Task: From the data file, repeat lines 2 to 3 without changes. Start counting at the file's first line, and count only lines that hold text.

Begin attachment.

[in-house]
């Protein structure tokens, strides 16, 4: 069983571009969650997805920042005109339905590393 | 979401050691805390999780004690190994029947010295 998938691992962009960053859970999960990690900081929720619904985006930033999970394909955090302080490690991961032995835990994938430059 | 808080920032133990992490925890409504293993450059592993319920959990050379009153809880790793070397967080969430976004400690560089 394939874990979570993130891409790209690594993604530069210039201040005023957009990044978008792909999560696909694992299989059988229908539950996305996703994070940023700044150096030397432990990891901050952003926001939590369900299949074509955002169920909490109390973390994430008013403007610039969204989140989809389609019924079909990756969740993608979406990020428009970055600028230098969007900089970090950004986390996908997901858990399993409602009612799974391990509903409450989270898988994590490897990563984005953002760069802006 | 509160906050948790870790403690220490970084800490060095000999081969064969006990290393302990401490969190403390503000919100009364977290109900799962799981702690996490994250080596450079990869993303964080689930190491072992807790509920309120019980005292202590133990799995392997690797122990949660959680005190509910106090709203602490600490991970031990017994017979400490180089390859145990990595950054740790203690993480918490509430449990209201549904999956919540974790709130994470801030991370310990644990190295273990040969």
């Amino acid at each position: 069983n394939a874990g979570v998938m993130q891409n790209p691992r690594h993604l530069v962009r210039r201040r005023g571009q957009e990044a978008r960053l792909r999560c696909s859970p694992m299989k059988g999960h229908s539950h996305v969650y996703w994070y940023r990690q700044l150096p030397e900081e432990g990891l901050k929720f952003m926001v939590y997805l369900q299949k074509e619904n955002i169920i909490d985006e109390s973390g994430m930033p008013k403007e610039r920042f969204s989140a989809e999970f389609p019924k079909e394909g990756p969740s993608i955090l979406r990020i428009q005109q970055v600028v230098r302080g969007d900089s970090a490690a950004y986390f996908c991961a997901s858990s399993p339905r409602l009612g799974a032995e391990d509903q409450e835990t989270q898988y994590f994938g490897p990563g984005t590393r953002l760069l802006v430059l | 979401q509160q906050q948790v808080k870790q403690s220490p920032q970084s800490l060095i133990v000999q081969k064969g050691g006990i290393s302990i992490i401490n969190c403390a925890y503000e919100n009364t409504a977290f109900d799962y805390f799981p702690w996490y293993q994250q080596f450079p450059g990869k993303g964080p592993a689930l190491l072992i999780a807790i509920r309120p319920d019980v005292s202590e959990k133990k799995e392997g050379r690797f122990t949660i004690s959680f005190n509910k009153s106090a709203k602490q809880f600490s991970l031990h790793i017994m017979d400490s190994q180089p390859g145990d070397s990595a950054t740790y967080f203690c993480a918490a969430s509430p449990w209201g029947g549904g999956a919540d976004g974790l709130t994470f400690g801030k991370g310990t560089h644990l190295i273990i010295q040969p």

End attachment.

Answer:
């Protein structure tokens, strides 16, 4: 069983571009969650997805920042005109339905590393 | 979401050691805390999780004690190994029947010295 998938691992962009960053859970999960990690900081929720619904985006930033999970394909955090302080490690991961032995835990994938430059 | 808080920032133990992490925890409504293993450059592993319920959990050379009153809880790793070397967080969430976004400690560089 394939874990979570993130891409790209690594993604530069210039201040005023957009990044978008792909999560696909694992299989059988229908539950996305996703994070940023700044150096030397432990990891901050952003926001939590369900299949074509955002169920909490109390973390994430008013403007610039969204989140989809389609019924079909990756969740993608979406990020428009970055600028230098969007900089970090950004986390996908997901858990399993409602009612799974391990509903409450989270898988994590490897990563984005953002760069802006 | 509160906050948790870790403690220490970084800490060095000999081969064969006990290393302990401490969190403390503000919100009364977290109900799962799981702690996490994250080596450079990869993303964080689930190491072992807790509920309120019980005292202590133990799995392997690797122990949660959680005190509910106090709203602490600490991970031990017994017979400490180089390859145990990595950054740790203690993480918490509430449990209201549904999956919540974790709130994470801030991370310990644990190295273990040969």
């Amino acid at each position: 069983n394939a874990g979570v998938m993130q891409n790209p691992r690594h993604l530069v962009r210039r201040r005023g571009q957009e990044a978008r960053l792909r999560c696909s859970p694992m299989k059988g999960h229908s539950h996305v969650y996703w994070y940023r990690q700044l150096p030397e900081e432990g990891l901050k929720f952003m926001v939590y997805l369900q299949k074509e619904n955002i169920i909490d985006e109390s973390g994430m930033p008013k403007e610039r920042f969204s989140a989809e999970f389609p019924k079909e394909g990756p969740s993608i955090l979406r990020i428009q005109q970055v600028v230098r302080g969007d900089s970090a490690a950004y986390f996908c991961a997901s858990s399993p339905r409602l009612g799974a032995e391990d509903q409450e835990t989270q898988y994590f994938g490897p990563g984005t590393r953002l760069l802006v430059l | 979401q509160q906050q948790v808080k870790q403690s220490p920032q970084s800490l060095i133990v000999q081969k064969g050691g006990i290393s302990i992490i401490n969190c403390a925890y503000e919100n009364t409504a977290f109900d799962y805390f799981p702690w996490y293993q994250q080596f450079p450059g990869k993303g964080p592993a689930l190491l072992i999780a807790i509920r309120p319920d019980v005292s202590e959990k133990k799995e392997g050379r690797f122990t949660i004690s959680f005190n509910k009153s106090a709203k602490q809880f600490s991970l031990h790793i017994m017979d400490s190994q180089p390859g145990d070397s990595a950054t740790y967080f203690c993480a918490a969430s509430p449990w209201g029947g549904g999956a919540d976004g974790l709130t994470f400690g801030k991370g310990t560089h644990l190295i273990i010295q040969p």